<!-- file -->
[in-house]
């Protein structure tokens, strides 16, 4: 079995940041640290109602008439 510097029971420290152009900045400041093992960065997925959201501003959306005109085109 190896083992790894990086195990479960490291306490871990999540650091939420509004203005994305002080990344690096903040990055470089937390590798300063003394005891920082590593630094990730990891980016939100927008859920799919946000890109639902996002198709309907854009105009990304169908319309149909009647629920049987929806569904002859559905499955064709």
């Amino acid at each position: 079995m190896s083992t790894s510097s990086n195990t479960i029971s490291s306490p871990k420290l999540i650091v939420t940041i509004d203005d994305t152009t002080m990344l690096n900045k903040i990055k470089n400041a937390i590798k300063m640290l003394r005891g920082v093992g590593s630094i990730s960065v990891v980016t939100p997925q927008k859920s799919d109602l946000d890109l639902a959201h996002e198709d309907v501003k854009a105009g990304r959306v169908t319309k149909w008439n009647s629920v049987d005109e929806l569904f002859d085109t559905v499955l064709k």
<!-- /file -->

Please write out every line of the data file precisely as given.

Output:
[in-house]
């Protein structure tokens, strides 16, 4: 079995940041640290109602008439 510097029971420290152009900045400041093992960065997925959201501003959306005109085109 190896083992790894990086195990479960490291306490871990999540650091939420509004203005994305002080990344690096903040990055470089937390590798300063003394005891920082590593630094990730990891980016939100927008859920799919946000890109639902996002198709309907854009105009990304169908319309149909009647629920049987929806569904002859559905499955064709």
């Amino acid at each position: 079995m190896s083992t790894s510097s990086n195990t479960i029971s490291s306490p871990k420290l999540i650091v939420t940041i509004d203005d994305t152009t002080m990344l690096n900045k903040i990055k470089n400041a937390i590798k300063m640290l003394r005891g920082v093992g590593s630094i990730s960065v990891v980016t939100p997925q927008k859920s799919d109602l946000d890109l639902a959201h996002e198709d309907v501003k854009a105009g990304r959306v169908t319309k149909w008439n009647s629920v049987d005109e929806l569904f002859d085109t559905v499955l064709k």